My Alpine Ski Adventure

I just want to take a few minutes to tell you about  my Alpine ski adventure, mostly so that I can look back on this blog post in a few months and reminisce.

Today a lot of us took the free ski shuttle bus to the mountain Flachau for a day of skiing. I’ve only skied once before in my life (in 6th grade) when my dad won a ski trip from his job. I remember that my parents got us a private ski lesson and that I did really well those few days in Park City; approximately 9 years later, I was still convinced that I was a “natural” and it would all come back to me. I definitely didn’t think it would turn into the train wreck that it did. 

After stopping at the ski shop to rent skis and a helmet, a few other newbies and I decided to hop onto the gondola that went to the top of the mountain with everyone else. “It’s a blue!” everyone told us (the markings are different here than in the states – here, blue is easy, red is intermediate, and black is advanced). Confident, I headed off the lift and immediately started taking pictures. It was then that I took a good look at the slopes. More than one four-letter word crossed my mind. This was definitely not a blue. But I knew that there was only one way down the mountain so I chanted, “YOLO,” a few times out loud in my head and pushed off.

The AMAZING view from the top

The AMAZING view from the top

Me, still feeling good about myself before the first run

Me, still feeling good about myself before the first run

“This is great!” I thought at first. I maneuvered my first few turns pretty well for not having skied in so long. It was then that gravity took over and reality smacked me in the face. I hit the ground. But I got back up, dusted myself off, and kept going. And then hit the ground again. Get up, ski 2 or 3 turns, fall. And not only was I basically tumbling down the mountain but I wasn’t just falling. Oh no. Every time I fell, I ate it. HARD. We’re talking skis flying, poles in the air, face first, WIPE OUT. Embarrassing.

At the bottom some of us decided to take the gondola back down to the bunny slopes. We thought for sure if we got on one of the t-bar lifts (you know the lifts where you just kind of situate that bar under your butt and it pulls you up?) we would find a bunny slope. Let’s take a moment here to talk about my t-bar skills. Me and one of my friends thought we could easily figure out the lift and go up together. First shot: we both get in position, grab the lift, and try to sit on it. Bad plan. We ended up falling all over each other in a heap of skis and poles. They actually shut off the lift for a few minutes and yelled at us in German to get off the path. Round two. We get in position, grab the lift, and try to put it up higher on our backs than the first time. As soon as the lift really kicked on, it pulled the bar straight over my head and I face planted, dragging Kara down with me (sorry Kara). Finally we succeeded in making it up the lift. We may or may not have sang Whitney Houston on the way up.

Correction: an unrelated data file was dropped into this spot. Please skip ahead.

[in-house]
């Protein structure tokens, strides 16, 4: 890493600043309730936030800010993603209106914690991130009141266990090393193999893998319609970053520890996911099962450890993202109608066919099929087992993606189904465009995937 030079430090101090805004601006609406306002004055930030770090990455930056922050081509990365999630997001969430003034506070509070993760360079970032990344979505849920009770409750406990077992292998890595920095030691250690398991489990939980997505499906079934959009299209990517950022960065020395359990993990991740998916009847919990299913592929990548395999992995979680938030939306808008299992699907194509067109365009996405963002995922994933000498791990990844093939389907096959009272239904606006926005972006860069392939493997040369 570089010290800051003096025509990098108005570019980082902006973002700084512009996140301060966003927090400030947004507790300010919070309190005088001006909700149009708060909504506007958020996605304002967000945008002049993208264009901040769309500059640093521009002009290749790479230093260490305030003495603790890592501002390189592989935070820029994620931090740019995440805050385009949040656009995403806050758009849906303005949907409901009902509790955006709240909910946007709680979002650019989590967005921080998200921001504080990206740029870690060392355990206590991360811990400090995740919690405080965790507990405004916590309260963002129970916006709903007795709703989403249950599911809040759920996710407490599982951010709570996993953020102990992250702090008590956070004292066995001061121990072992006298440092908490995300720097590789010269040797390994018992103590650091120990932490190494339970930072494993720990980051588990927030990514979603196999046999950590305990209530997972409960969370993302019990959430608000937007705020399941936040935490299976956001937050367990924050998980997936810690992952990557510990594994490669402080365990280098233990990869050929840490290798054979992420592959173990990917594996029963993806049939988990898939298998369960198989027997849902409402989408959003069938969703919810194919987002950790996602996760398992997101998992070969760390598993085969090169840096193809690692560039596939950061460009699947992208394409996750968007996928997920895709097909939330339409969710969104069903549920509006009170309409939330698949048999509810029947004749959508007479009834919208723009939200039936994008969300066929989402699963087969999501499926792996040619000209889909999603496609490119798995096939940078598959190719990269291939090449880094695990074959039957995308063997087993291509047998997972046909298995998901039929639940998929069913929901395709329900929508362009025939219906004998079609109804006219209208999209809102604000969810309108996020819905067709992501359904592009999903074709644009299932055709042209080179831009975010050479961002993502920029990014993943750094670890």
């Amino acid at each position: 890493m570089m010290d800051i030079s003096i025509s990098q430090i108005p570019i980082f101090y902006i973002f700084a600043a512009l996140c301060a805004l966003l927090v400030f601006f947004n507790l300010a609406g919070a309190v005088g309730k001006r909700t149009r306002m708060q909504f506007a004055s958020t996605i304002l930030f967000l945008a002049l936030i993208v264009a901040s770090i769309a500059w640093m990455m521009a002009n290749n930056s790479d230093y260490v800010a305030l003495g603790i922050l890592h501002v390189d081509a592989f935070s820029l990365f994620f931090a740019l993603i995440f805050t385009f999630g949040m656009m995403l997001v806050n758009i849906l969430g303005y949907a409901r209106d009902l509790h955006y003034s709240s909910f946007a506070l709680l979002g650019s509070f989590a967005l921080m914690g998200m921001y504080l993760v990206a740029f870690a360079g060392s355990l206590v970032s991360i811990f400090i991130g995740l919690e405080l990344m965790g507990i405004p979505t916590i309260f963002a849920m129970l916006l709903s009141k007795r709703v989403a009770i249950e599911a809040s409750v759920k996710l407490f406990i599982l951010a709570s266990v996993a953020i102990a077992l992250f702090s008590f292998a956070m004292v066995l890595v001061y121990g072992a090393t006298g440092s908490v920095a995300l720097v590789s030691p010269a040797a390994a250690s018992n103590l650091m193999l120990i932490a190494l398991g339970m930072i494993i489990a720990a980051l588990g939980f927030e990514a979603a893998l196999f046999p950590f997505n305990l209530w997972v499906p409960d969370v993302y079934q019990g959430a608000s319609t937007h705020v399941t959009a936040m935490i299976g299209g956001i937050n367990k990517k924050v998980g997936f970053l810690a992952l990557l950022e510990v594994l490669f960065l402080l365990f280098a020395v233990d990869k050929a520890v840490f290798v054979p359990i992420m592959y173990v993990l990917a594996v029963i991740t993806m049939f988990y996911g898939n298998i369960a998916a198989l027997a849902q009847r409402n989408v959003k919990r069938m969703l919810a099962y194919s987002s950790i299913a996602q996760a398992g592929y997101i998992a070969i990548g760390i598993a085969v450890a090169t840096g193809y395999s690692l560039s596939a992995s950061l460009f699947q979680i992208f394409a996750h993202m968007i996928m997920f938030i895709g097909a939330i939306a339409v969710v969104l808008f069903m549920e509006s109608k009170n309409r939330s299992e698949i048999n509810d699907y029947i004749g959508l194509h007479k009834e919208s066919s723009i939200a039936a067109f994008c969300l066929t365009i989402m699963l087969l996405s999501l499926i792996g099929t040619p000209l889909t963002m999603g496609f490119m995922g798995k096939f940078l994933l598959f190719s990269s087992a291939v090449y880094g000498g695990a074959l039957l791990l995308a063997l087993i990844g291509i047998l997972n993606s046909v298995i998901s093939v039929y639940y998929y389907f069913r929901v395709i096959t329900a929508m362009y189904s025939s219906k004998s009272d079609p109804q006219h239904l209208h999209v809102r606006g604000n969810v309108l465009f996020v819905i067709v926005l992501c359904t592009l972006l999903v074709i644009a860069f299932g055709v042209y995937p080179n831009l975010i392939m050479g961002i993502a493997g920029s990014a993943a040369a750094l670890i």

Once off the t-bar we realized that we had stumbled upon yet another red slope. Cool. This time I was much less confident, knowing that I was probably going to spend most of my time on my butt. But again, there’s only one way down the mountain once you’re up. It was the same story as the first slope: wipe out after wipe out. These falls were harder than the first because I would get going too fast.

One of the more memorable falls happened right in front of an Austrian couple. I was going REALLY fast. I definitely had the speed shakes but I was trying to control it by zig zagging across the slopes to no avail. This Austrian couple was standing in the middle of the slope taking a break; I zoomed past once going to the left and then turned and flew past a second time going to the right. I seriously was about to zoom straight into some trees so I decided to lean into the mountain and fall to stop myself. But as soon as I started leaning, I realized I was completely out of control. I bit the dust BIG TIME, losing both skis and a pole in the process. I think I did a few somersaults before I came to a stop.The worst part about it was the sound I made as I fell; it really sounded like a dying animal. Seriously. I can still hear it. After I came to a stop, I just wanted to chill for a second so I just laid there. After a few seconds, I heard someone ski up to me and ask, “Alles gut [everything ok]?” I looked over and of course it was the Austrian guy. His girlfriend was standing behind him staring at me. They had definitely watched the whole thing. Hopefully I at least provided a little entertainment for them.

Feeling proud of myself for making it down in one piece (that's the second slope behind me)

Feeling proud of myself for making it down in one piece (that’s the second slope behind me)

I called it a day after that slope. I probably should have tried at least one more slope because how often do you get a chance to ski in the stinkin ALPS?! But I was exhausted and just wanted a drink. So I ended the day with a few Jack and Cokes watching other people ski down the mountain. Even though I spent most of the day eating snow, I still had a great time and would love to go back someday. But I think maybe I’ll go back to Park City and take a few more lessons first.


2 thoughts on “My Alpine Ski Adventure

  1. Pingback: I Didn’t Forget About You! | The Collegiate Culinarian

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